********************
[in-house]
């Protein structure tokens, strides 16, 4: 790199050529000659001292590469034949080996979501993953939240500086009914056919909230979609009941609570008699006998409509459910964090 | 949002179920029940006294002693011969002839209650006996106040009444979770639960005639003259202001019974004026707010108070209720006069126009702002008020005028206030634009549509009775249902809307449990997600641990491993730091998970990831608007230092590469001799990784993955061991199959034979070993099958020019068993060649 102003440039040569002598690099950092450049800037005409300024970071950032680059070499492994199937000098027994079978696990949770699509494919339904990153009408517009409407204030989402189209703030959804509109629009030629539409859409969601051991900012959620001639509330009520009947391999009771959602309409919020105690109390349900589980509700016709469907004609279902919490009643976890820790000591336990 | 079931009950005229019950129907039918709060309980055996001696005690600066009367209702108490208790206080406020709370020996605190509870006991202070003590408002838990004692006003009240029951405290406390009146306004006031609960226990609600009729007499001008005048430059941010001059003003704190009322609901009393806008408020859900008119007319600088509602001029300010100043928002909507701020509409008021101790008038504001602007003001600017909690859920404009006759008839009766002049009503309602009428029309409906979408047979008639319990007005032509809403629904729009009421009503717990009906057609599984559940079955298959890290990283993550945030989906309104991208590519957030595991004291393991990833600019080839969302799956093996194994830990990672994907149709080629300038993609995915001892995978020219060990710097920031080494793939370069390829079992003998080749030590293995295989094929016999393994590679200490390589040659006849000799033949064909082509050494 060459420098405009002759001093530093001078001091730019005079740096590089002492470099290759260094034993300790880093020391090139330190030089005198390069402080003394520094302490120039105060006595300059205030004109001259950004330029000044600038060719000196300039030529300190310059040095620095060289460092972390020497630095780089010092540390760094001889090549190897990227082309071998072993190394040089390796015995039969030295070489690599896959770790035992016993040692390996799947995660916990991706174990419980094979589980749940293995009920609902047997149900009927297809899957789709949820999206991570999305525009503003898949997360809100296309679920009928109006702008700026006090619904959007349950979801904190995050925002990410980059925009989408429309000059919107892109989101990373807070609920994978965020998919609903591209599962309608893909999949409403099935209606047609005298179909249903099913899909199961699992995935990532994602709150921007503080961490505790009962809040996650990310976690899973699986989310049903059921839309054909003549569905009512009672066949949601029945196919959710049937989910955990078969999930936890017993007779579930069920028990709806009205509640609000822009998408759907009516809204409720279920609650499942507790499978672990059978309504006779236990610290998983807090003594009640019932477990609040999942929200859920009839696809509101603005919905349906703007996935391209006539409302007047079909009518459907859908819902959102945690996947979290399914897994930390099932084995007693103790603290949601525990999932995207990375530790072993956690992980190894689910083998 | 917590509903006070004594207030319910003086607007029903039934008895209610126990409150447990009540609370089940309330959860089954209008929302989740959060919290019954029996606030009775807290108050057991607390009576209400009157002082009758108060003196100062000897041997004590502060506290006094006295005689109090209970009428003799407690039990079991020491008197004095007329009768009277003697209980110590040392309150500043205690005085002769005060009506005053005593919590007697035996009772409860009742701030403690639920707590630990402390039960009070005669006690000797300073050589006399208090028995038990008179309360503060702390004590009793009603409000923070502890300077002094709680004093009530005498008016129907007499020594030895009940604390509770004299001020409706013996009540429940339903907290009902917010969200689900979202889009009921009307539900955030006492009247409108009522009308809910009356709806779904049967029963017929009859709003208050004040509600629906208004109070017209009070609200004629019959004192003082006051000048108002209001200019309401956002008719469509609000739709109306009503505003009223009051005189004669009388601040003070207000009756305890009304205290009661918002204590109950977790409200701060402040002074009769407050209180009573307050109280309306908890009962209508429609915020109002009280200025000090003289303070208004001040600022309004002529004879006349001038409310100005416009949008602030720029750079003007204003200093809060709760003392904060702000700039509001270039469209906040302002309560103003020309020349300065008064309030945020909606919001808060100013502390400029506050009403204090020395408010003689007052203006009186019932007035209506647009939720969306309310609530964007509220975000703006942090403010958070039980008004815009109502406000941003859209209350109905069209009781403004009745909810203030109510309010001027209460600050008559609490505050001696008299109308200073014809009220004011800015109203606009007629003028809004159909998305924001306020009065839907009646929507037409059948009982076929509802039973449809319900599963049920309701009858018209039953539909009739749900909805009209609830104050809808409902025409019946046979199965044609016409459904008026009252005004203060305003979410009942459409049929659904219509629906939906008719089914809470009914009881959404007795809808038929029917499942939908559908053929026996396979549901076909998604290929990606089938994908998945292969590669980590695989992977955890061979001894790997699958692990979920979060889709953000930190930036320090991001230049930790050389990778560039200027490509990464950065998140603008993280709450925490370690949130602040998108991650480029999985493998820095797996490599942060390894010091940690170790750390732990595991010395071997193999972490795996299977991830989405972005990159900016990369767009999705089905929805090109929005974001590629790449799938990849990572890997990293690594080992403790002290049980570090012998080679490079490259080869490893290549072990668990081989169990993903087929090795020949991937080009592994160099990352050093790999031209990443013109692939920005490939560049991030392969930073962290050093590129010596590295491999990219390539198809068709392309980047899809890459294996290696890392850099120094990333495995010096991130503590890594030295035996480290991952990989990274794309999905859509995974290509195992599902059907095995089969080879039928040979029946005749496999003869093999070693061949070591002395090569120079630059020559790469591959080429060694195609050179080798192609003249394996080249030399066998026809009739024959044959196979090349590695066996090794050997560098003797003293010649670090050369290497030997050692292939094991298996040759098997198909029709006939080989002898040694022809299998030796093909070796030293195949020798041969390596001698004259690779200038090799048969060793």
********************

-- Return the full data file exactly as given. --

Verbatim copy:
[in-house]
């Protein structure tokens, strides 16, 4: 790199050529000659001292590469034949080996979501993953939240500086009914056919909230979609009941609570008699006998409509459910964090 | 949002179920029940006294002693011969002839209650006996106040009444979770639960005639003259202001019974004026707010108070209720006069126009702002008020005028206030634009549509009775249902809307449990997600641990491993730091998970990831608007230092590469001799990784993955061991199959034979070993099958020019068993060649 102003440039040569002598690099950092450049800037005409300024970071950032680059070499492994199937000098027994079978696990949770699509494919339904990153009408517009409407204030989402189209703030959804509109629009030629539409859409969601051991900012959620001639509330009520009947391999009771959602309409919020105690109390349900589980509700016709469907004609279902919490009643976890820790000591336990 | 079931009950005229019950129907039918709060309980055996001696005690600066009367209702108490208790206080406020709370020996605190509870006991202070003590408002838990004692006003009240029951405290406390009146306004006031609960226990609600009729007499001008005048430059941010001059003003704190009322609901009393806008408020859900008119007319600088509602001029300010100043928002909507701020509409008021101790008038504001602007003001600017909690859920404009006759008839009766002049009503309602009428029309409906979408047979008639319990007005032509809403629904729009009421009503717990009906057609599984559940079955298959890290990283993550945030989906309104991208590519957030595991004291393991990833600019080839969302799956093996194994830990990672994907149709080629300038993609995915001892995978020219060990710097920031080494793939370069390829079992003998080749030590293995295989094929016999393994590679200490390589040659006849000799033949064909082509050494 060459420098405009002759001093530093001078001091730019005079740096590089002492470099290759260094034993300790880093020391090139330190030089005198390069402080003394520094302490120039105060006595300059205030004109001259950004330029000044600038060719000196300039030529300190310059040095620095060289460092972390020497630095780089010092540390760094001889090549190897990227082309071998072993190394040089390796015995039969030295070489690599896959770790035992016993040692390996799947995660916990991706174990419980094979589980749940293995009920609902047997149900009927297809899957789709949820999206991570999305525009503003898949997360809100296309679920009928109006702008700026006090619904959007349950979801904190995050925002990410980059925009989408429309000059919107892109989101990373807070609920994978965020998919609903591209599962309608893909999949409403099935209606047609005298179909249903099913899909199961699992995935990532994602709150921007503080961490505790009962809040996650990310976690899973699986989310049903059921839309054909003549569905009512009672066949949601029945196919959710049937989910955990078969999930936890017993007779579930069920028990709806009205509640609000822009998408759907009516809204409720279920609650499942507790499978672990059978309504006779236990610290998983807090003594009640019932477990609040999942929200859920009839696809509101603005919905349906703007996935391209006539409302007047079909009518459907859908819902959102945690996947979290399914897994930390099932084995007693103790603290949601525990999932995207990375530790072993956690992980190894689910083998 | 917590509903006070004594207030319910003086607007029903039934008895209610126990409150447990009540609370089940309330959860089954209008929302989740959060919290019954029996606030009775807290108050057991607390009576209400009157002082009758108060003196100062000897041997004590502060506290006094006295005689109090209970009428003799407690039990079991020491008197004095007329009768009277003697209980110590040392309150500043205690005085002769005060009506005053005593919590007697035996009772409860009742701030403690639920707590630990402390039960009070005669006690000797300073050589006399208090028995038990008179309360503060702390004590009793009603409000923070502890300077002094709680004093009530005498008016129907007499020594030895009940604390509770004299001020409706013996009540429940339903907290009902917010969200689900979202889009009921009307539900955030006492009247409108009522009308809910009356709806779904049967029963017929009859709003208050004040509600629906208004109070017209009070609200004629019959004192003082006051000048108002209001200019309401956002008719469509609000739709109306009503505003009223009051005189004669009388601040003070207000009756305890009304205290009661918002204590109950977790409200701060402040002074009769407050209180009573307050109280309306908890009962209508429609915020109002009280200025000090003289303070208004001040600022309004002529004879006349001038409310100005416009949008602030720029750079003007204003200093809060709760003392904060702000700039509001270039469209906040302002309560103003020309020349300065008064309030945020909606919001808060100013502390400029506050009403204090020395408010003689007052203006009186019932007035209506647009939720969306309310609530964007509220975000703006942090403010958070039980008004815009109502406000941003859209209350109905069209009781403004009745909810203030109510309010001027209460600050008559609490505050001696008299109308200073014809009220004011800015109203606009007629003028809004159909998305924001306020009065839907009646929507037409059948009982076929509802039973449809319900599963049920309701009858018209039953539909009739749900909805009209609830104050809808409902025409019946046979199965044609016409459904008026009252005004203060305003979410009942459409049929659904219509629906939906008719089914809470009914009881959404007795809808038929029917499942939908559908053929026996396979549901076909998604290929990606089938994908998945292969590669980590695989992977955890061979001894790997699958692990979920979060889709953000930190930036320090991001230049930790050389990778560039200027490509990464950065998140603008993280709450925490370690949130602040998108991650480029999985493998820095797996490599942060390894010091940690170790750390732990595991010395071997193999972490795996299977991830989405972005990159900016990369767009999705089905929805090109929005974001590629790449799938990849990572890997990293690594080992403790002290049980570090012998080679490079490259080869490893290549072990668990081989169990993903087929090795020949991937080009592994160099990352050093790999031209990443013109692939920005490939560049991030392969930073962290050093590129010596590295491999990219390539198809068709392309980047899809890459294996290696890392850099120094990333495995010096991130503590890594030295035996480290991952990989990274794309999905859509995974290509195992599902059907095995089969080879039928040979029946005749496999003869093999070693061949070591002395090569120079630059020559790469591959080429060694195609050179080798192609003249394996080249030399066998026809009739024959044959196979090349590695066996090794050997560098003797003293010649670090050369290497030997050692292939094991298996040759098997198909029709006939080989002898040694022809299998030796093909070796030293195949020798041969390596001698004259690779200038090799048969060793």